The substances I used were simply pure white clay and jojoba oil. You may wish to add some lavender oil too but be careful with essential oils they can produce allergic reactions. The white clay is not that easily obtainable so ask around, usually a naturopath or health food store will know where to order it from. If you are having trouble ordering it, then I am happy to help you getting in contact with suppliers. I started with applying the jojoba oil and then applied the white clay with a large make-up brush. I did this religiously two weeks prior and four weeks after radiation. I did not suffer any burns or weeping sores. It may not work for others but I really swear by it. I think the white clay somehow absorbed some of the radiation and also provided a protective barrier to the areas that were irradiated. The jojoba oil is something similar chemically to our body’s sebum so no known skin reactions were noted with applying this either.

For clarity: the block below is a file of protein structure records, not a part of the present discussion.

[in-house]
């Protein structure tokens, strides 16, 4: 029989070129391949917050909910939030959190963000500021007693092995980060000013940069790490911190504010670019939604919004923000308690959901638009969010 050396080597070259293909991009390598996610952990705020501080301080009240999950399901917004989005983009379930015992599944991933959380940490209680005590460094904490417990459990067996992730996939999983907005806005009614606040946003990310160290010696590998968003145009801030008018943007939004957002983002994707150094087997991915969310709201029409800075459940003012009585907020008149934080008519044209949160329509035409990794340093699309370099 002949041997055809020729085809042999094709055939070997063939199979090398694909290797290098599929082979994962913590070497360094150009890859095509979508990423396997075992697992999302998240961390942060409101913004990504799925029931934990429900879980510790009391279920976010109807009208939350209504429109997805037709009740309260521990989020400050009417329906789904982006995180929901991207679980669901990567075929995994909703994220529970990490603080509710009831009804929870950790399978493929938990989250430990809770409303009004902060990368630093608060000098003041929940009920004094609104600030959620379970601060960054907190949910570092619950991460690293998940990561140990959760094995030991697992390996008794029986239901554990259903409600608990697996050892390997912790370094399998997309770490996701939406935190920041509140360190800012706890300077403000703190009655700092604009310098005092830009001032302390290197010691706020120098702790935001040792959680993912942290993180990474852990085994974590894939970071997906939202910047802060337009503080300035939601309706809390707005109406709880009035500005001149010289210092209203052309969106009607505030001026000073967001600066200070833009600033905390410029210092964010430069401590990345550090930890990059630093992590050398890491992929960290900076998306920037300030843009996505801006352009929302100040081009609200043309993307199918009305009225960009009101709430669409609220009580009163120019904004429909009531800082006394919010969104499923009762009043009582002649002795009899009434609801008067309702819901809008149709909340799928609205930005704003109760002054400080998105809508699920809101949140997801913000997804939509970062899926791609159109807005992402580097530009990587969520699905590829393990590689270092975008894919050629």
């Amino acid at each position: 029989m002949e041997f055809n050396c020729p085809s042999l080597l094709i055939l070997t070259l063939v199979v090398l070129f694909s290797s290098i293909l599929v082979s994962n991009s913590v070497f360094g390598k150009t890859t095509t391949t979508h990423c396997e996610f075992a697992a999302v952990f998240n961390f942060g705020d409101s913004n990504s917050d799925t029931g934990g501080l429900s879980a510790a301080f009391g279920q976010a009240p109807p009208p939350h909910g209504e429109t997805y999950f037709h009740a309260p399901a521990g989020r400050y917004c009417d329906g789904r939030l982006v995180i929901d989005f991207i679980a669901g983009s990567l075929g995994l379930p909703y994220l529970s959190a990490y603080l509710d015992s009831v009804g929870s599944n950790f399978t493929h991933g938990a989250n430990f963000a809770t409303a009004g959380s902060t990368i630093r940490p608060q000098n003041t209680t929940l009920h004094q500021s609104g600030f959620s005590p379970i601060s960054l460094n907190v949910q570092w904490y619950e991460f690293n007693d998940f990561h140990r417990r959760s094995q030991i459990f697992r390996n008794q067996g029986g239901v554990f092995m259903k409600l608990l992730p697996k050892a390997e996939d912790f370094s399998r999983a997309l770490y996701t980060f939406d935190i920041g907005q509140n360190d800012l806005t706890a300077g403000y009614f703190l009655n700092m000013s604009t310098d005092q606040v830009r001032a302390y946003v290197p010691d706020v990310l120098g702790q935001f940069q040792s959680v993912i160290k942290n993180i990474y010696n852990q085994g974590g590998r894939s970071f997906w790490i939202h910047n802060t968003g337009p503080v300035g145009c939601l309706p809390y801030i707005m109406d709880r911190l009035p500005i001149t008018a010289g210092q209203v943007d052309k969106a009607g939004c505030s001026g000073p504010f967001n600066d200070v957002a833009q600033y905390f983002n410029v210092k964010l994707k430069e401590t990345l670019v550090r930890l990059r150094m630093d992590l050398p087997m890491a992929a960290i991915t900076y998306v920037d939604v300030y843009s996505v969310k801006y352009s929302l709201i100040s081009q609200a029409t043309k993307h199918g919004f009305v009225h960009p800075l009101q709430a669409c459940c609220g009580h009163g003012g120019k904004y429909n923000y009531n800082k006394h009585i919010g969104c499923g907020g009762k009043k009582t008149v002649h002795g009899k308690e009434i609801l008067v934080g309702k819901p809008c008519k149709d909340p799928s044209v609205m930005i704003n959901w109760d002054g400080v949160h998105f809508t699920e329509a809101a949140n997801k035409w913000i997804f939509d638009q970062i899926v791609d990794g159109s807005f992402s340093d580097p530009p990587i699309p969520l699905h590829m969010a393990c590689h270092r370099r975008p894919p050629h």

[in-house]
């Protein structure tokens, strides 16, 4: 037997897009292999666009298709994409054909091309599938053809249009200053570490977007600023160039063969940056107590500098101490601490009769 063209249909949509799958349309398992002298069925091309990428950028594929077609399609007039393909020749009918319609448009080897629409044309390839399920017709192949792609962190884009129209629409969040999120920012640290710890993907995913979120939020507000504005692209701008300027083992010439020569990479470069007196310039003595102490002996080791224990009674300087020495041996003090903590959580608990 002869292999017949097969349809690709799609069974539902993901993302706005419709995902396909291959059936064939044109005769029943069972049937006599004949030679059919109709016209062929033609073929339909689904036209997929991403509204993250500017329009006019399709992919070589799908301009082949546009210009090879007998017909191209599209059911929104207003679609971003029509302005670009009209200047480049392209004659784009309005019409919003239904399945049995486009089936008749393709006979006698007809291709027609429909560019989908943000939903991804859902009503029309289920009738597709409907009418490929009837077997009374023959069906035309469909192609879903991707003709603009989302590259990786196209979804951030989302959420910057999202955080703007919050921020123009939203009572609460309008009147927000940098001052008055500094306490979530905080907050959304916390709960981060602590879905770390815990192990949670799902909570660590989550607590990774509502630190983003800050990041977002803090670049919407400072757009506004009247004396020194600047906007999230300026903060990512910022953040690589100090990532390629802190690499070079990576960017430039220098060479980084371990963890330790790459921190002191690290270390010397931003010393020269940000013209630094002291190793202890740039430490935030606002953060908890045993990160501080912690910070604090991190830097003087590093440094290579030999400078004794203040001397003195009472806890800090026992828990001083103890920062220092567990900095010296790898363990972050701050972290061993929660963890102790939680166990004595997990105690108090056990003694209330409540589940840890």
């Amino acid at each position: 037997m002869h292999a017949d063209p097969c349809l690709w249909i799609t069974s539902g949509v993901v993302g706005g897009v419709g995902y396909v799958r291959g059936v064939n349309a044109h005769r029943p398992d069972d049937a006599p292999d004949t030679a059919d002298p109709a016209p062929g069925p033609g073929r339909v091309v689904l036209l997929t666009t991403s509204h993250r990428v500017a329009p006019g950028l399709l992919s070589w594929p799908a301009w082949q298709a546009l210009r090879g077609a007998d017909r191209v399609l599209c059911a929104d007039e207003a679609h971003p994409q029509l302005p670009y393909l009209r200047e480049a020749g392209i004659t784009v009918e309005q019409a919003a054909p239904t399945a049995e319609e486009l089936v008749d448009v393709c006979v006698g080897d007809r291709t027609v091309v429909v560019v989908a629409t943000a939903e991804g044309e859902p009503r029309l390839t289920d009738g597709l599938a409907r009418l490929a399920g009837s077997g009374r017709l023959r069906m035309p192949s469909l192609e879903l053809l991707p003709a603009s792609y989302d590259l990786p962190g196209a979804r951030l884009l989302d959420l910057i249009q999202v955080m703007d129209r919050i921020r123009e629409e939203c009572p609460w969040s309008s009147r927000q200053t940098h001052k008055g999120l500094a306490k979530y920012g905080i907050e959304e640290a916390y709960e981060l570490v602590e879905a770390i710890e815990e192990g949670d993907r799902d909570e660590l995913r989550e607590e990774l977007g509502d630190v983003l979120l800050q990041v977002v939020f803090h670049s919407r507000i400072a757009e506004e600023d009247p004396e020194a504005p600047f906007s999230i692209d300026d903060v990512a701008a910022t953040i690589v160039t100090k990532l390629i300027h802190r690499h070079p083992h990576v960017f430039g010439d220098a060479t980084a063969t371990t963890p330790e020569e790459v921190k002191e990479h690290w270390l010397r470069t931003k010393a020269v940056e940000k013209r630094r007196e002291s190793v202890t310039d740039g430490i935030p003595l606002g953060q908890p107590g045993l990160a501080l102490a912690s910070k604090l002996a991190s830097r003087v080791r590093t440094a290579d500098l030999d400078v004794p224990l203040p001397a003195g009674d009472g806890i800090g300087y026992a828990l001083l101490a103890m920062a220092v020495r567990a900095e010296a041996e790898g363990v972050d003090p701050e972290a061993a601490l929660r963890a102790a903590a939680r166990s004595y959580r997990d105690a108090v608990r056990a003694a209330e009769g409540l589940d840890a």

Another shock ensued approximately four weeks after radiation therapy. I developed another lump….. but this time thankfully it was only a seroma. A seroma is a pocket of clear fluid that can sometimes develop after surgery AND radiation therapy. This unfortunately was not advised by the radiation oncologist and would like to assuage any fears to others that are going through breast cancer treatments. But with any new lump discovered please make sure you get it checked out medically. It is better to feel relief than anguish.